Challenge: Client wanted to capitalize on recent mergers and acquisitions.
Complexity: How do we take advantage of economies of scale?
How do I institutionalize new ways of thinking about who we are?
Solution: We built a management flight simulator to help decision-makers understand the options and investments that were previously unavailable. The application was presented as a “management game” that allowed managers to run the operations, make decisions, and compare results.
A utilities client wanted to understand and make policy decisions around a key position in the workforce.
This need for this position was expected to be high demand; however, fewer workers were acquiring associated skills.
By using a model that simulated the workforce, the client was able to run experiments and “what-if” scenarios. They were able to balance multiple objectives (service quality, overall costs, risks, overall image, etc.).
Lack of parking and increased wait time caused political and dollar costs.
This is a highly political situation, with union labor, mandates from the governor. There were hundreds of locations and planning had to span decades.
Using agent-based modeling, we built a model that incorporates actual data from the existing queuing system. The model allowed what-if experiments, including new experiments that could be designed in the future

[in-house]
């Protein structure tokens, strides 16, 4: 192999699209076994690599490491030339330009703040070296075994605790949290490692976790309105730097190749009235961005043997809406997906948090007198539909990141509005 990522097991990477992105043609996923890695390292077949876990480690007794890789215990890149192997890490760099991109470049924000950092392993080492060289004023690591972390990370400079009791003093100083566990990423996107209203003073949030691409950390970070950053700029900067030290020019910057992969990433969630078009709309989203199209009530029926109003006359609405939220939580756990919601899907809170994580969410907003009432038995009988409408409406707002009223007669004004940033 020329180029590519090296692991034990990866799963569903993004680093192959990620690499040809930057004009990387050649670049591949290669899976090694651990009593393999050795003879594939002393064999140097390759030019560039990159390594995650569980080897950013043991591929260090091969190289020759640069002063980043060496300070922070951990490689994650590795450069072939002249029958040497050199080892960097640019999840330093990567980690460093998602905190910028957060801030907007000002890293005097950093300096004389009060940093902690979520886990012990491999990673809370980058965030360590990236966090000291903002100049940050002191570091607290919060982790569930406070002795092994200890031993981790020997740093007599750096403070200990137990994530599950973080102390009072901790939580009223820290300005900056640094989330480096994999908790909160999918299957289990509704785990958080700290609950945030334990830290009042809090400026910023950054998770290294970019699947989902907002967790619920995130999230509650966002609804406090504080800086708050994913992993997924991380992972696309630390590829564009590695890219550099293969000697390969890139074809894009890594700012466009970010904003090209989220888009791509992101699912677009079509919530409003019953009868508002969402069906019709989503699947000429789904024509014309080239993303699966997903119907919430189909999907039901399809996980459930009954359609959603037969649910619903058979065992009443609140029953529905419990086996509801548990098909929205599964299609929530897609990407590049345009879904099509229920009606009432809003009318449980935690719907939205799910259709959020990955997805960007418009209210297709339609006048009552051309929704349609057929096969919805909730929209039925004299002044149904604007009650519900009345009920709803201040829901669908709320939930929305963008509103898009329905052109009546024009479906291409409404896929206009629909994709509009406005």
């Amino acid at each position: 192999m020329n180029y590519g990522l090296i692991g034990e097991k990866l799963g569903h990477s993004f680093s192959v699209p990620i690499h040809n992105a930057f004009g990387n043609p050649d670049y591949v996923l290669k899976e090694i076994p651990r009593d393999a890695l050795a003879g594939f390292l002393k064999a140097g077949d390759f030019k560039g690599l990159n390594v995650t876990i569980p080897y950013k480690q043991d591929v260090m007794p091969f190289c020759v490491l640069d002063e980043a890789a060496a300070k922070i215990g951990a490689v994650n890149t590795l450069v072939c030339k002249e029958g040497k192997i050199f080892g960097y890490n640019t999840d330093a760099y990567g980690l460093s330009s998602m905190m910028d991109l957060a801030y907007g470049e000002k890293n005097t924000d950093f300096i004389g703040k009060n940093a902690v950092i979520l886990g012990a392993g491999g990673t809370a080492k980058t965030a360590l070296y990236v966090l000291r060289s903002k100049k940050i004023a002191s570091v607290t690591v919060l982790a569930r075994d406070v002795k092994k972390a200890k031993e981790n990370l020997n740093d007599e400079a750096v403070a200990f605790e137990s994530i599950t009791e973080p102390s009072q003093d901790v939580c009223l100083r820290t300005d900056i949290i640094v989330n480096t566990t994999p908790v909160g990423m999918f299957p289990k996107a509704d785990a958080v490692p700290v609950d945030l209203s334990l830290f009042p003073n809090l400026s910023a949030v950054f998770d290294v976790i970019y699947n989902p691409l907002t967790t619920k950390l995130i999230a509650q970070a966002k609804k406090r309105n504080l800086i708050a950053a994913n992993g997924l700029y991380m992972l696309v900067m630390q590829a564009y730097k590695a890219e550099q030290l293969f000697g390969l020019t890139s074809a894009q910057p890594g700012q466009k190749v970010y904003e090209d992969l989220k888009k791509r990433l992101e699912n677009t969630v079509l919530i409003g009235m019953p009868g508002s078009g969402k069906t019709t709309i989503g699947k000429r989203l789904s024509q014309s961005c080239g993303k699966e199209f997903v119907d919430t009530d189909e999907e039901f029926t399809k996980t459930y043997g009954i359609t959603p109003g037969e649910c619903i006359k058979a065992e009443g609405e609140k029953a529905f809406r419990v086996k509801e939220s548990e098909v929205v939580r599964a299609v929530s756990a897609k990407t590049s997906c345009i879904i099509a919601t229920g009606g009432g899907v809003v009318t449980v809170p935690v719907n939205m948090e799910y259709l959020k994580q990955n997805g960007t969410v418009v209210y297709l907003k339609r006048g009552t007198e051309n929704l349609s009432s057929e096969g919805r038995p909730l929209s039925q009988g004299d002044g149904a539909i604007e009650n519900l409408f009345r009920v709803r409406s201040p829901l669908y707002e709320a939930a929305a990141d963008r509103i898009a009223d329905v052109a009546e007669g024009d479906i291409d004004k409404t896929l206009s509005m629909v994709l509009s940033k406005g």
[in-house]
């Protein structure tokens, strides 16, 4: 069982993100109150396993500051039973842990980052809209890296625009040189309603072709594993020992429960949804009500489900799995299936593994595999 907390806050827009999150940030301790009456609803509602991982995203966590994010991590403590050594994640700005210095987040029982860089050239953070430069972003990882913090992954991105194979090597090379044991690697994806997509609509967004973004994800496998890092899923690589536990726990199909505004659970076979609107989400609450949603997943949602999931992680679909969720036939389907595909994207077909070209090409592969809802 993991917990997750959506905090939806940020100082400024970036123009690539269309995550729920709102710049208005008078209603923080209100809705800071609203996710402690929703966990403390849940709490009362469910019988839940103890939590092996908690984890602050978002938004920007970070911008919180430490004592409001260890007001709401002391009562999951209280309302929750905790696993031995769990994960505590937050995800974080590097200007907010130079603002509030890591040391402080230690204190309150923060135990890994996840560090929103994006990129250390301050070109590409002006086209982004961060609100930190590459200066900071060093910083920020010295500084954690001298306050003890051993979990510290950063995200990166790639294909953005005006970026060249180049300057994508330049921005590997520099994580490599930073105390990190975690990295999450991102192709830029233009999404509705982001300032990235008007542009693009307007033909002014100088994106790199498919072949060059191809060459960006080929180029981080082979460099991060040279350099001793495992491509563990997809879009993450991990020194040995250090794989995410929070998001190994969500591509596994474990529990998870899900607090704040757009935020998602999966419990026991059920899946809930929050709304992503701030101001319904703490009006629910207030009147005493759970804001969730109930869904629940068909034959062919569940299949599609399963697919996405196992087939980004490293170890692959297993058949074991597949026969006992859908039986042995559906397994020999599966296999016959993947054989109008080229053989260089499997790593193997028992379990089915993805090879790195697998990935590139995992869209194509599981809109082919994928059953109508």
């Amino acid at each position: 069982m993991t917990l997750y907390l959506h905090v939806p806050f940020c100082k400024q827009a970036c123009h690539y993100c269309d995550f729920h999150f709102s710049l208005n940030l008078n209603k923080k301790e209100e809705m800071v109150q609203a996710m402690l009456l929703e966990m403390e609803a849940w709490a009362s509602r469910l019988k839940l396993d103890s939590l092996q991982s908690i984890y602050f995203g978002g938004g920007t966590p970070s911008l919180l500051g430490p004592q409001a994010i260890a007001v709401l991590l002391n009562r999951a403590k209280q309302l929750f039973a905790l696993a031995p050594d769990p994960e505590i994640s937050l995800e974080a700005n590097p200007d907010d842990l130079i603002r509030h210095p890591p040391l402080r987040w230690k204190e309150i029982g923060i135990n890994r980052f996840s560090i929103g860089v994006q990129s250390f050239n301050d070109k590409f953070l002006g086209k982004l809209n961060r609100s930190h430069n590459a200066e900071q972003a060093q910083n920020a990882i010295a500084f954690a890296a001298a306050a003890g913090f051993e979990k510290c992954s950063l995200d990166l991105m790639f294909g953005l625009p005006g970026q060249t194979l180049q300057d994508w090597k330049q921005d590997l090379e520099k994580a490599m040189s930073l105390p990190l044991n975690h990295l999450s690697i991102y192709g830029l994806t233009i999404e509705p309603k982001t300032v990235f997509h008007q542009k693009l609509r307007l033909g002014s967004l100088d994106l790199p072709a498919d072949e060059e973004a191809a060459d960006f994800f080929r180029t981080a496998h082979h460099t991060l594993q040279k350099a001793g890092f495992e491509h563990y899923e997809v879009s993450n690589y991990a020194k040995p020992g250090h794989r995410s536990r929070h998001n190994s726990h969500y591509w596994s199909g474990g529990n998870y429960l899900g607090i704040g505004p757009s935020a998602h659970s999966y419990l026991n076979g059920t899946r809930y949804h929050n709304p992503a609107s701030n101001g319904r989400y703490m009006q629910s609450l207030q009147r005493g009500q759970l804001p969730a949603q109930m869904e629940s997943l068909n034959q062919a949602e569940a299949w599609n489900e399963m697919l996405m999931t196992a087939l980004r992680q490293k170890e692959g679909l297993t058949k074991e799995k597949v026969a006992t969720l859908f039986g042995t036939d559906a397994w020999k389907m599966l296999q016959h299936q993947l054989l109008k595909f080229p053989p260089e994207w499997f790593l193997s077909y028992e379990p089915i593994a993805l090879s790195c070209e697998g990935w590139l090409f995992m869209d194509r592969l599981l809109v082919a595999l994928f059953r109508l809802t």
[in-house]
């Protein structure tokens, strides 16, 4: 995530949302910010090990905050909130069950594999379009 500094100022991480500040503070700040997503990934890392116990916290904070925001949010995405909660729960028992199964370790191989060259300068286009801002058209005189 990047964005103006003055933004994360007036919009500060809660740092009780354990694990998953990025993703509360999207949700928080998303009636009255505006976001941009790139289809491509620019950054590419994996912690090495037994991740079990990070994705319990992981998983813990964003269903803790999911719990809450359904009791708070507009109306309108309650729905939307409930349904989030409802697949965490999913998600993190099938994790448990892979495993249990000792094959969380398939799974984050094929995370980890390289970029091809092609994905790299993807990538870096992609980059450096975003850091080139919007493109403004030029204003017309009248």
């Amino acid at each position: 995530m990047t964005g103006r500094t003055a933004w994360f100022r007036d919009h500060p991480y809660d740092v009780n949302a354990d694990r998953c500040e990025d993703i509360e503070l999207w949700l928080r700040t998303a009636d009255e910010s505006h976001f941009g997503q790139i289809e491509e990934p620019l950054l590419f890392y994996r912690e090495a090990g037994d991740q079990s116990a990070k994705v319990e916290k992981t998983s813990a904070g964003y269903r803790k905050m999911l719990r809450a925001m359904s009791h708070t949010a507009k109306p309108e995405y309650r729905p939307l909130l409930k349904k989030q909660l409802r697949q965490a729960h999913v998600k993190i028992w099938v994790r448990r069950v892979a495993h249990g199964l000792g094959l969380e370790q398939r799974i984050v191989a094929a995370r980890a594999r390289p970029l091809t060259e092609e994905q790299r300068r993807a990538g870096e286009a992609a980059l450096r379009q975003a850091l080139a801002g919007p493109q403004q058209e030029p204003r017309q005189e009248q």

A “super major” oil company wanted to investigate a complex supply chain to support some key decisions.
Conducting a pure numerical analysis did not yield the type of insight that was required for the problem. In addition, client needed a tool to communicate the analysis with different stakeholders.
A visual 3D animated model allowed the client to ask the right questions and communicate key decision elements to a wide audience.
Shared Service organization wanted to understand and enable managers to articulate costs and benefits to business unit leaders.
Some services were economies of scale plays. Some services requires specialized skills. It was difficult to credibly credibly articulate quality of service.
We built a generic model that worked for a variety of services provided (and to be provided) by Shared Services. The tool allowed Shared Service managers to model costs through different transaction volumes. The model accounted for efficiencies and learning over time and inefficiencies with low volume. The model also allowed different staffing options.